The 2021 Sewell Report: a Vindication of the Young Historians Project
On the 31st of March 2021, the British government’s Commission on Race and Ethnic Disparities, commissioned by Conservative Prime Minister Boris Johnson, concluded that there is ‘no evidence of institutional racism’ in Britain. One might wonder what monumental structural and societal upheaval has taken place since the publication of the Macpherson Report in 1999, the Race Disparity Audit in 2017, or perhaps most recently, the Windrush Report, published in July 2018. All of these investigations illustrated the pervasive nature of institutional racism in Britain. In fact, including these aforementioned audits, reports and reviews, there have been six independent reports in the past four years, each meticulously outlining the existence of institutional racism within Britain.
So, has Britain ‘solved racism?’ Anyone familiar with the work of the Young Historians Project will know that the work we do in highlighting the inadequacies of the British education system and curriculum demonstrates that the answer is a resounding ‘no’. One passage from the report was particularly egregious:
Reframing the wholesale brutality, plunder and genocide perpetrated by the British Empire during colonisation and the transatlantic slave trade as a positive moment of cultural reinvention is grotesque, but this erasure is nothing new when we look at how the story of Britain’s relationship with race and Empire is approached in the curriculum. I can only think back to my school experience of Black History Month, where for thirty days we acknowledged the contribution of a handful of exceptional black individuals to Britain. The customary hagiographies of Mary Seacole and Olaudah Equiano were supplemented by fables of Martin Luther King and the ‘peaceful’ Civil Rights Movement in the 1960s. But what was happening in Britain at the same time? We were taught about the Montgomery Bus Boycott of 1956, while the Bristol Bus Boycott of 1963 was ignored. We knew about Jim Crow and racial segregation in America, but not about Britain’s Colour Bar, which saw Black and Asian people in Britain barred from bars pubs, and restaurants, refused housing by landlords and prohibited from jobs in certain industries, such as British railways. The Colour Bar was legal until 1965, just one year after the American Civil Rights Act abolished discrimination based on race, colour, religion, sex, or national origin.
The work done by YHP has been invaluable in helping to uncover the hidden histories of African and Caribbean people in Britain. Our 2017 project on the Black Liberation Front (BLF) culminated in the production of a documentary featuring several former members of the BLF and an exhibition, which was used to educate students in our partner schools. Since then, work has been ongoing in producing another project, this time examining the historical contributions of African women to British healthcare, both before and after the establishment of the NHS. The ‘historical illiteracy’, (in the words of David Olusoga) of the Sewell report serves as vindication of the hard work done by YHP to provide accessible tools for historical education to the public.
The Commission on Race and Ethnic Disparities seeks to advance the narrative that institutional racism is something that happened ‘over there’, and if it did happen here, it has long been defeated by a liberal, tolerant Britain. It is only without the knowledge of Britain’s racist history, coupled with distortions of its present, that the idea of Britain as a ‘tolerant’, accepting nation free from institutional racism seems credible. With the establishment of this narrative, anyone arguing for the contrary can be deemed to be ‘divisive’ or ‘uppity.’ In the words of YHP’s Florence Adeoye, ‘the UK has been built on a foundation of consistent erasure that makes it look like a generous and superior caregiver to the ungrateful and unruly.’ Such erasure is made all too clear with the recent death of His Royal Highness Prince Philip, whose notorious and unapologetic racism and bigotry has been repackaged by the media as endearing ‘gaffes’ to be looked upon with wry smiles and a wistful shaking of heads.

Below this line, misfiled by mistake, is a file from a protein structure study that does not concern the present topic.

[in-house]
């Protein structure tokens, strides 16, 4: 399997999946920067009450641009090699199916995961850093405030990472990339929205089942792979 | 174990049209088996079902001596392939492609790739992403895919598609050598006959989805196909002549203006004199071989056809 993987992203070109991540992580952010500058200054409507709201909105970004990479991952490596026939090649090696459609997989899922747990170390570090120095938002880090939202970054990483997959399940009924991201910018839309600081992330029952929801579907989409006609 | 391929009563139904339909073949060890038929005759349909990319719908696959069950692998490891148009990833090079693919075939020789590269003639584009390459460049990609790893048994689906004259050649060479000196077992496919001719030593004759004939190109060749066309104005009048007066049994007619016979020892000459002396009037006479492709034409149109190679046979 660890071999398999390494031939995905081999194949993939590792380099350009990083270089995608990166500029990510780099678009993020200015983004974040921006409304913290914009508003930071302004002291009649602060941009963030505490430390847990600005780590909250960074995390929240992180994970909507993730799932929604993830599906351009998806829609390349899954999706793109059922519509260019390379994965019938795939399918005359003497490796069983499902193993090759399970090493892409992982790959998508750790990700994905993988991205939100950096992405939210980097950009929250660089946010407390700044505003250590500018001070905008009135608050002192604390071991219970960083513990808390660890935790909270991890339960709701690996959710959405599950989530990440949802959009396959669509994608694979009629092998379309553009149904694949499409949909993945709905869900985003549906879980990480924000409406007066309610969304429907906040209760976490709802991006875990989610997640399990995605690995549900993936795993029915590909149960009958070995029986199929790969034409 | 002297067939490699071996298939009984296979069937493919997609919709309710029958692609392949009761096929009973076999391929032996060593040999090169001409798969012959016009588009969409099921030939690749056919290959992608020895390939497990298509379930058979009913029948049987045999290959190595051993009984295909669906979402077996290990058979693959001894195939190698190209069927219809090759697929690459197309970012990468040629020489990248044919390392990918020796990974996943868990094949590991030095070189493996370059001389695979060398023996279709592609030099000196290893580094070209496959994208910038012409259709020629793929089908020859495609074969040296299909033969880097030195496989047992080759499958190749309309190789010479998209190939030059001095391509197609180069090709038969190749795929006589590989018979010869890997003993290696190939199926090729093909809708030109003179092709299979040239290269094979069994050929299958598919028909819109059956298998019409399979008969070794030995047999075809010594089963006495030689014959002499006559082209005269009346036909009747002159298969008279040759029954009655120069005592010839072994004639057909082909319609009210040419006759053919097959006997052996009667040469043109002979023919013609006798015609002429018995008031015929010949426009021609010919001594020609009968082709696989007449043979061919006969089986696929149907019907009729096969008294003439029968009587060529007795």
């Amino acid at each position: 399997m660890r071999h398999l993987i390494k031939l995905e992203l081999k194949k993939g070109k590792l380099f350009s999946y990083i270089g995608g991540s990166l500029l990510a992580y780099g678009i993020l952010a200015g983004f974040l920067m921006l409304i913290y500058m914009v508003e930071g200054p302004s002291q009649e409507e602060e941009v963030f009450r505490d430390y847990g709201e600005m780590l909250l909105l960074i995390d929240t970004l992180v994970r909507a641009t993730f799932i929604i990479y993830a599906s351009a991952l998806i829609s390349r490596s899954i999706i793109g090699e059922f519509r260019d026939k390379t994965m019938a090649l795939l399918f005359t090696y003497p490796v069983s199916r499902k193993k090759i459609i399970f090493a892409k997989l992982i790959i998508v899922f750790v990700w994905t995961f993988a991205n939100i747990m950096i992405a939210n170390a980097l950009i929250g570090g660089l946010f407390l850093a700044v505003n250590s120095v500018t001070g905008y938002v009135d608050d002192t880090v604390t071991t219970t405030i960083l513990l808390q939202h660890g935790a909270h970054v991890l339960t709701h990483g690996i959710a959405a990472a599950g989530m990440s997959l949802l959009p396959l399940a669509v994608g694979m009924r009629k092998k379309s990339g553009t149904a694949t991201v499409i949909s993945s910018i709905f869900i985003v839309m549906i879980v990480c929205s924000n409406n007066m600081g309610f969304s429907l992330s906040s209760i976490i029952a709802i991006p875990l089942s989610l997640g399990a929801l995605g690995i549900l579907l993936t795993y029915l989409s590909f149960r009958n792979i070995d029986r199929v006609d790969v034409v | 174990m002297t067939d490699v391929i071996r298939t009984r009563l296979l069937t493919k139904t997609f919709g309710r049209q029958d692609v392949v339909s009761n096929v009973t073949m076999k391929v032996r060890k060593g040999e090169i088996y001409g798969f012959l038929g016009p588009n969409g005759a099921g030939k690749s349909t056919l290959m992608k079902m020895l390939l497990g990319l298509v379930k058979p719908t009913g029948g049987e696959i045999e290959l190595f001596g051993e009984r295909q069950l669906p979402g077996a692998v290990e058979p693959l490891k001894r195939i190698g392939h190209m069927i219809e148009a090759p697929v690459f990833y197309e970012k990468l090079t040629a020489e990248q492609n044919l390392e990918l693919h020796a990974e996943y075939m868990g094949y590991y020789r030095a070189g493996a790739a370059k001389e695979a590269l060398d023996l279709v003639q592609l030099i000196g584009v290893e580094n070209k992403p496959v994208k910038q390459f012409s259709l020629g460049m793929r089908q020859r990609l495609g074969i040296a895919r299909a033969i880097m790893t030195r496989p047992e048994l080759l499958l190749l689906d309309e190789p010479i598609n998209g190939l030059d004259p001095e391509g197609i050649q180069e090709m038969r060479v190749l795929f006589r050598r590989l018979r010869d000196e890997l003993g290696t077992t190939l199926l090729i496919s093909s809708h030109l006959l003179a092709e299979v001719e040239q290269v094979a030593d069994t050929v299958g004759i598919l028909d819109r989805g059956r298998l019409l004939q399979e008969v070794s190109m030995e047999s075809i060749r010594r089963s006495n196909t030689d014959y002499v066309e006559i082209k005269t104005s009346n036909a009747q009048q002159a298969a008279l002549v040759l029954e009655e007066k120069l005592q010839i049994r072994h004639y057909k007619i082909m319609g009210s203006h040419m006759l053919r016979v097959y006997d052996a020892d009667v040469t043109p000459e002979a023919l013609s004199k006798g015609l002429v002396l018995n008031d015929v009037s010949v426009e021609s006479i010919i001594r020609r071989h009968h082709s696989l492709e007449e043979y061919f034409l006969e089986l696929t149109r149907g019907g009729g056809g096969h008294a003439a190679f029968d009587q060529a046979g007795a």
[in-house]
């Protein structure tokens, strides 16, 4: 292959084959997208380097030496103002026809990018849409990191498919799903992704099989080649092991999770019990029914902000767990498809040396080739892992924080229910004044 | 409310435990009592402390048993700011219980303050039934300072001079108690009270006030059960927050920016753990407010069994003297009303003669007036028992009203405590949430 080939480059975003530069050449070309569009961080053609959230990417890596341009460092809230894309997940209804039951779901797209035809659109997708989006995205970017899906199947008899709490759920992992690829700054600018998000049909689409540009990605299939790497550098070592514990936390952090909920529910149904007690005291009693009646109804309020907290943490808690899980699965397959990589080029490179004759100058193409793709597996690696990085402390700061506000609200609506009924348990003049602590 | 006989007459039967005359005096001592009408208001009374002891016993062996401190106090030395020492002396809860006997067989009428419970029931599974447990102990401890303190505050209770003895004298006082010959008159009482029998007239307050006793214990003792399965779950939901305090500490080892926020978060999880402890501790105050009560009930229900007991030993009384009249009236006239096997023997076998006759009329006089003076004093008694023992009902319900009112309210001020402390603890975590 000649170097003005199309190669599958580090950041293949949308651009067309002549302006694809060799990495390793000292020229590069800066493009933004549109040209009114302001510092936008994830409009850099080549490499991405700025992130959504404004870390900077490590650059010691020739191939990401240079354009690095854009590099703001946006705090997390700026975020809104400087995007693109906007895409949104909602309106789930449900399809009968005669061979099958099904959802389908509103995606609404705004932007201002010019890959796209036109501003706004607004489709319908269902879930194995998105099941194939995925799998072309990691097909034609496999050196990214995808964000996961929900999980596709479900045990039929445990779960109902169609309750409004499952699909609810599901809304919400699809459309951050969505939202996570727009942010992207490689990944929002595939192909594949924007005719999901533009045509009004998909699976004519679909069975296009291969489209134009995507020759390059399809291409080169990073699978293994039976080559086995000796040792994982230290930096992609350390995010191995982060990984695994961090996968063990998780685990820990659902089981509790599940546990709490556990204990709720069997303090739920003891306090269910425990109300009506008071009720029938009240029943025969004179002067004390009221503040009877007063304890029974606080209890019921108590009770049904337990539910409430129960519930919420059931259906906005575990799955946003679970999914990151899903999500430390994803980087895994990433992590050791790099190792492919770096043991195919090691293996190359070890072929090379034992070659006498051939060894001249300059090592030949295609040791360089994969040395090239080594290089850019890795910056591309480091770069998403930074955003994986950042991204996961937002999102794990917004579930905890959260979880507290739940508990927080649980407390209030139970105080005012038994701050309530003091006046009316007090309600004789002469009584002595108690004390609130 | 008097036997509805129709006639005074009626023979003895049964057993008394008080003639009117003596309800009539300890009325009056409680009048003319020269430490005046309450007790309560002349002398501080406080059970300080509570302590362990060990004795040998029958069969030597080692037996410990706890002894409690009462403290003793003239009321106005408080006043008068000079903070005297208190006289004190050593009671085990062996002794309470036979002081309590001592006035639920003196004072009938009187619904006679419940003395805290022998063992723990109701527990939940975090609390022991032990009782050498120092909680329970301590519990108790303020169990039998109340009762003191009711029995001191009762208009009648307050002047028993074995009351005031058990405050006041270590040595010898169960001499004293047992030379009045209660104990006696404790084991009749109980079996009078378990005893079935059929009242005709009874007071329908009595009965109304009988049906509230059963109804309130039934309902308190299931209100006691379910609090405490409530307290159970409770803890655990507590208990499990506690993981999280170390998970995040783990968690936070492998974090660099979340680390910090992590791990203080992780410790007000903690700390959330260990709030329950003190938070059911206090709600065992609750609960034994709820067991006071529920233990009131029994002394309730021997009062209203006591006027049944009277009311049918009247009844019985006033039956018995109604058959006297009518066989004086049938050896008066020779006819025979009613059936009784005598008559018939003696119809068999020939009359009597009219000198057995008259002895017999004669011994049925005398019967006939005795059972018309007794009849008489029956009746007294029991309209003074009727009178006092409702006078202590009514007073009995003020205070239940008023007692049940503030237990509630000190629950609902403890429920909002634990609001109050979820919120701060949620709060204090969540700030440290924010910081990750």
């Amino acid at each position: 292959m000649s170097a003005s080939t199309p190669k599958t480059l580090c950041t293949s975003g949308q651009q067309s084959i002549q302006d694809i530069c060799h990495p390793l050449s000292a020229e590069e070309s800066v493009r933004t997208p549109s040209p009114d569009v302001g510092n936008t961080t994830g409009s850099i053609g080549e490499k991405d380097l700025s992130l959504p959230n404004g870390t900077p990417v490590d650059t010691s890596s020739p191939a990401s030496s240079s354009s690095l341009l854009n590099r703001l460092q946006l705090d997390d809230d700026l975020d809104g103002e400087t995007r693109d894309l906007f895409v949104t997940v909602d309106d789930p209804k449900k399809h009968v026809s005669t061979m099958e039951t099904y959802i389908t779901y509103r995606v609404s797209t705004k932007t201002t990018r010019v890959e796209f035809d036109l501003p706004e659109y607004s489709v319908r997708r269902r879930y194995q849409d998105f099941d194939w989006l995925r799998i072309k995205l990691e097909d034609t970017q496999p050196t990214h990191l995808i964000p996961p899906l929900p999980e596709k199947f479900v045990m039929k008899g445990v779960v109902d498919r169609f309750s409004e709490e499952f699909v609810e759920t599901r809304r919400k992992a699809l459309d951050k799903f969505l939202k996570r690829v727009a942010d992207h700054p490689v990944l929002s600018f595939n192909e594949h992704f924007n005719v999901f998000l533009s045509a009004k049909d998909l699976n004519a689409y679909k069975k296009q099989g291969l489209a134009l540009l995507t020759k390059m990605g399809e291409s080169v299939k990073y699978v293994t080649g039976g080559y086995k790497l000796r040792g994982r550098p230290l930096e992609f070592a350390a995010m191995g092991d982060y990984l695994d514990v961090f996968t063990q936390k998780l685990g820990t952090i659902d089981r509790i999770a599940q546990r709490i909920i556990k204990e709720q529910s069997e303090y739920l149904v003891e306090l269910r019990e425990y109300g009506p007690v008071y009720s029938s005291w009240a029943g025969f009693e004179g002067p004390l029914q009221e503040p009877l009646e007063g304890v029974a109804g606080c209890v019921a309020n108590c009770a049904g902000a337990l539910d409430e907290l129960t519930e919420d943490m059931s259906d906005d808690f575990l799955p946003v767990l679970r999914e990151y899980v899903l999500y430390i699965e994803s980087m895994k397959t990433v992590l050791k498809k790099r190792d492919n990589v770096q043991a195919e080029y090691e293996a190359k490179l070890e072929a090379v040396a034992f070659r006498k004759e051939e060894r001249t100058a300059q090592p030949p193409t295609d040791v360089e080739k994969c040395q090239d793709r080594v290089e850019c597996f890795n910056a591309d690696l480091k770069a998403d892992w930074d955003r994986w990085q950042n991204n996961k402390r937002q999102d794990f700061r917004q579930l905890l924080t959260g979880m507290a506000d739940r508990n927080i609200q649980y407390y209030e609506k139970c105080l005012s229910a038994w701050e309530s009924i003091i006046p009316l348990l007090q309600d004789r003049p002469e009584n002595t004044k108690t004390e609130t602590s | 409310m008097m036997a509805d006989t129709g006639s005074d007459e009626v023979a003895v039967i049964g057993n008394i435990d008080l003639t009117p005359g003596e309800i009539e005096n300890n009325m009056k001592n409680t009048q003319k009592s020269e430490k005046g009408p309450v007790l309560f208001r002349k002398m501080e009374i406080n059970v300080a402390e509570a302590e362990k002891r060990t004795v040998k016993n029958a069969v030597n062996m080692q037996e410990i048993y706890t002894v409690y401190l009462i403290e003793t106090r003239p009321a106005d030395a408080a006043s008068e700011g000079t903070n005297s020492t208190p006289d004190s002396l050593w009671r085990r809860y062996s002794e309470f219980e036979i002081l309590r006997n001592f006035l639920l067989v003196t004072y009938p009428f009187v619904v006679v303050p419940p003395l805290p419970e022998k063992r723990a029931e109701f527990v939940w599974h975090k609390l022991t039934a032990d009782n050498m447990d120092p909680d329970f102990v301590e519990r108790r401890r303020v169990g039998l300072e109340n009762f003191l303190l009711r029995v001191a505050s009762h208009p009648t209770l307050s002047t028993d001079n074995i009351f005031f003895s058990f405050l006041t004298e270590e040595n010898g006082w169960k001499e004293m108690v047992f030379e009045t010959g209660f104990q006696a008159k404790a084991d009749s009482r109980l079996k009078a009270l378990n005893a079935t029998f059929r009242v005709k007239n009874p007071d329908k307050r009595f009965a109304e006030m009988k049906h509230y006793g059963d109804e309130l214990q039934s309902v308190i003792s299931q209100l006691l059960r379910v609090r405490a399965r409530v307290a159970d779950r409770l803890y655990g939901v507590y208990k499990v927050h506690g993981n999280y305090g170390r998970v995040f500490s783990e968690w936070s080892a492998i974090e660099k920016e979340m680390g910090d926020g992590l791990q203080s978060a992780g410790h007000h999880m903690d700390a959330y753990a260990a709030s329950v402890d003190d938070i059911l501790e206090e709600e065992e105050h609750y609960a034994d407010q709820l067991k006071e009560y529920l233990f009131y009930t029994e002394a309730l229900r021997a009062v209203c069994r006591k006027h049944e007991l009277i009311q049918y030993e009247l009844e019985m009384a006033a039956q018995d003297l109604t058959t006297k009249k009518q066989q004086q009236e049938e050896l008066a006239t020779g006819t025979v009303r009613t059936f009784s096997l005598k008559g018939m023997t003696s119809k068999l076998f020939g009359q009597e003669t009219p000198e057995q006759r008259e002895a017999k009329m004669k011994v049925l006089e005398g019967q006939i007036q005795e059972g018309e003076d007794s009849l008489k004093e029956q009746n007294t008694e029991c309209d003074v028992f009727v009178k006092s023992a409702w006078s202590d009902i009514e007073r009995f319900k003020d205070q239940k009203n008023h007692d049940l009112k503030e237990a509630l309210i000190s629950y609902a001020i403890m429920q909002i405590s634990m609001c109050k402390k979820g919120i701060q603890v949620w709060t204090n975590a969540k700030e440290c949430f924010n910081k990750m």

The 2021 Commission is a cynical, transparent piece of state propaganda, and it has been picked apart and thoroughly discredited by several experts, public figures and advocacy groups. Notwithstanding, it is useful in the lessons it can provide us. Tony Sewell and Boris Johnson’s Commission should be a clear example that individualistic campaigning for ‘black faces in high places’ can never be the strategy for dismantling the racist structures and institutions that govern daily life in Britain. At best, this can help uplift a slim minority of exceptional individuals against the odds, and at worst, these exceptional individuals can be used as a cudgel to bash the majority of working class black and brown people who experience the realities of institutional racism. The oppressive structures that perpetuate social inequalities can only be challenged through collective organising and direct action, such as the inspiring successful demonstration of young students at Pimlico Academy, who refused to attend classes in protest against school policy banning Afro hair and colourful hijabs. Fundamentally, the Commission teaches us that the work YHP does to uncover, acknowledge and teach the hidden histories of Empire and Britain’s relationship with racism is central to confronting the fabricated narrative of Britain as a post-racial society.